- Modify current PBM contracts to ensure all specialty drugs processed are invoiced at the lowest price by your PBM. Your contract should define all specialty drugs by cross-referencing to a contract exhibit list that includes all such drugs and that allows you to amend the list on at least a quarterly basis to add all new-to-market specialty drugs
- New contracts should require PBMs to satisfy a specified “minimum guaranteed discount” for EACH specialty drug on the exhibit list
- All contracts should require the specialty drug vendor or PBM to meet quarterly to review new specialty drugs and to revise specialty drug “minimum guaranteed discounts” to ensure that discounts remain as good as can be obtained in the marketplace, throughout the life of the contract
- Contracts should contain a “default discount guarantee” for all new-to-market specialty drugs
Data Integration Considerations
Virtual or full integration are the two general categories where employers are pursuing better coordination across benefits along with the integration of care management to optimize outcomes and minimize spend where possible.
- Virtual integration comes in a variety of options depending on how the contract is written and the degree of IT data integration provided or available among vendor partners. This integration strategy offers many of the benefits seen with full integration but some benefits of separating the two benefit offerings to maximize drug savings.
- Full integration generally is led by an ASO/TPA organization that has overall responsibility to the employer for plan performance and coordination of all services on behalf of plan members. Use of IT technology, better care optimization and waste reduction across service offerings are also part of the benefits of this option.
Categories for Comparison of Vendors
Once the strategy, objectives and requirements have been set, the vendor selection process can begin by sending a select group of vendors a Request for a Proposal (RFP). The RFP should include requirements and expectations for how specialty drug benefits will be managed by the vendor including the following general categories for comparison purposes:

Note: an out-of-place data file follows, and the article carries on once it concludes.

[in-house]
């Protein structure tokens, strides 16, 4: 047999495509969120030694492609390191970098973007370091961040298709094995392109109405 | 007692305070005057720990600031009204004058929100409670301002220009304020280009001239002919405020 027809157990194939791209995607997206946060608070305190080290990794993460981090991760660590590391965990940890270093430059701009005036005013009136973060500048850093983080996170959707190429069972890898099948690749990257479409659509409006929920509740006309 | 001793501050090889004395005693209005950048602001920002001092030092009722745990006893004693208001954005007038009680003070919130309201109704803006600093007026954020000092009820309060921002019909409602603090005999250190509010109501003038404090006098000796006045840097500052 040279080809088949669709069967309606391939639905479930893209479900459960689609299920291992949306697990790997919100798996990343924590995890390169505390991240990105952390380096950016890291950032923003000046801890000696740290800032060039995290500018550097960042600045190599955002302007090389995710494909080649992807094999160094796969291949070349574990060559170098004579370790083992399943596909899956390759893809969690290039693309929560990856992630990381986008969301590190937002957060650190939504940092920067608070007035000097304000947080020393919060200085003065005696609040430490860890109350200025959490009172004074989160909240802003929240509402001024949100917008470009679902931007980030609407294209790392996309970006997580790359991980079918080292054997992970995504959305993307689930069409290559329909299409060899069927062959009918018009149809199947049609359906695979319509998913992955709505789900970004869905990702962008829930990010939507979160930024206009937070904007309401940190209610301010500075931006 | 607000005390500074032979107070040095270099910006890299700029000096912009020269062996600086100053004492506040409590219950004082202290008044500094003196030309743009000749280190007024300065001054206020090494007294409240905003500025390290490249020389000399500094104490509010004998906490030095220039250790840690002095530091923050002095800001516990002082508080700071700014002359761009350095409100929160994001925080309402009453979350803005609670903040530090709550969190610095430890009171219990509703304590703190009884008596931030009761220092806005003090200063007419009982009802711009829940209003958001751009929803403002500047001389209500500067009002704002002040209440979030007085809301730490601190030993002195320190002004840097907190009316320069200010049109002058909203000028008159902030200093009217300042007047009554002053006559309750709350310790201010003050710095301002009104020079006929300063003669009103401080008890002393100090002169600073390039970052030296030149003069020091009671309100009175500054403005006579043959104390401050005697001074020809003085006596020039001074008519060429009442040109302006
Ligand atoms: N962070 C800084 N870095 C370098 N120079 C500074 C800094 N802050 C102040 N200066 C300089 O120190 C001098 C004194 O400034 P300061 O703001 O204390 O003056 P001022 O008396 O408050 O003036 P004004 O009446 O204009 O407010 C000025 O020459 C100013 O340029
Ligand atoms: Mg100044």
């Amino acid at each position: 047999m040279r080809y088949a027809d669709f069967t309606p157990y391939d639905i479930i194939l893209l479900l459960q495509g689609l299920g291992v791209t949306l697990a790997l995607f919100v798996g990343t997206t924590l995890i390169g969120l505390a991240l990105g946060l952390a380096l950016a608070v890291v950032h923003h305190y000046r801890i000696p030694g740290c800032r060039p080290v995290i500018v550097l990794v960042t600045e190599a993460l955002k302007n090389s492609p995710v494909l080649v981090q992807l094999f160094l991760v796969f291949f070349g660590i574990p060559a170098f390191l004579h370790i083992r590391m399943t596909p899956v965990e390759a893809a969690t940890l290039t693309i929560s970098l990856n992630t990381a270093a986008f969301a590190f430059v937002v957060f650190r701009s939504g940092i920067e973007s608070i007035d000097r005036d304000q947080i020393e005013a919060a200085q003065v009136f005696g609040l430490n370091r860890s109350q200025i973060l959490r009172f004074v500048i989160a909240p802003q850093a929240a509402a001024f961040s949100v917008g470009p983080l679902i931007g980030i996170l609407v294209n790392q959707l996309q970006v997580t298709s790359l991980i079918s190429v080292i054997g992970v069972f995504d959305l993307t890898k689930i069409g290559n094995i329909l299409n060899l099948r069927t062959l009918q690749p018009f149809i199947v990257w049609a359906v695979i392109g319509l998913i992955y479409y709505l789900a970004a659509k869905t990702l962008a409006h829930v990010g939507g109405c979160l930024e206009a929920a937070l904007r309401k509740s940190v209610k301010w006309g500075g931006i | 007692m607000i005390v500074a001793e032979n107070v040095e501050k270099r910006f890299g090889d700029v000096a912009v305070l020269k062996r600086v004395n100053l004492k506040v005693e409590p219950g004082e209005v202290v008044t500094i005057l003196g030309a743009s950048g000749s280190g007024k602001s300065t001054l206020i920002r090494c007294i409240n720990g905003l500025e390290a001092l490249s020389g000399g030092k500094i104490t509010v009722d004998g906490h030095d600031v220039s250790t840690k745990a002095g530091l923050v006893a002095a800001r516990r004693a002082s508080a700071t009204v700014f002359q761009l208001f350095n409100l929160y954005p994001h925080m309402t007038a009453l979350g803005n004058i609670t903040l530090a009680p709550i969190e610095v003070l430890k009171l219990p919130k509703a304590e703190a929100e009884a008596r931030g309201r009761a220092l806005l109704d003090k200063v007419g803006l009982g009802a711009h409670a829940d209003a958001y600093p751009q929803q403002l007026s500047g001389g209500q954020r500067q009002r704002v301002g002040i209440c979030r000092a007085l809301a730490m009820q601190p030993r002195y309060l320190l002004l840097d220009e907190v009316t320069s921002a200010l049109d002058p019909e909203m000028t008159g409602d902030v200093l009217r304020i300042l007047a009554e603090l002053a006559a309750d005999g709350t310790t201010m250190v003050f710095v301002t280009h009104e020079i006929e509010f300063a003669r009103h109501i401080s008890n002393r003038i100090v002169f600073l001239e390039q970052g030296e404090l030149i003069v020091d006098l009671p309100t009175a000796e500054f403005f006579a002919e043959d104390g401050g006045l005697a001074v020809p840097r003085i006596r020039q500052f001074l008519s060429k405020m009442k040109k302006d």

- Formulary development and management, contracting incentives in supply chain or other influences in P&T Committee operations
- Medications the PBM will supply directly and those drugs that must be obtained from another source due to manufacturer/FDA requirements. Orphan or rare disease category drugs and alternatives to high cost drugs should be addressed
- Clear determination of drug classes covered under the pharmacy plan versus the medical plan, along with benefit coordination capabilities
- Benefit design and utilization features including tiers, cost sharing and co-pay/co-insurance approaches to meet the needs of plan sponsors’ population health outcomes
- Management of the benefit to meet the needs of plan sponsors’ population related to philosophy, strategy, etc.
- Network contracting, including alignment, oversight and outcomes focus of providers/prescribers and pharmacies/pharmacists
- Account services offered in support of the plan sponsor
- Claims processing, payments operations and transparency in reporting
- Distribution of specialty drugs and supply chain partners
- Drug utilization review, step therapy, quantity limits, prior authorization and other edits and controls that align with the plan sponsors’ goals for population health outcomes
- Medication adherence programs and patient support services
- Reports for the employer provided monthly and from POS data
- Patient support, education and communications with employees/members
Once the information is obtained and compared among the RFP respondents, the plan sponsor can either consider a meeting with finalists or move forward in contracting with a vendor(s) to provide support in managing pharmacy benefits. Some key PBM contract items or terms are provided in the checklist below to assure the best opportunity for high performance from your vendors while allowing proper oversight in the administration of drug related benefits.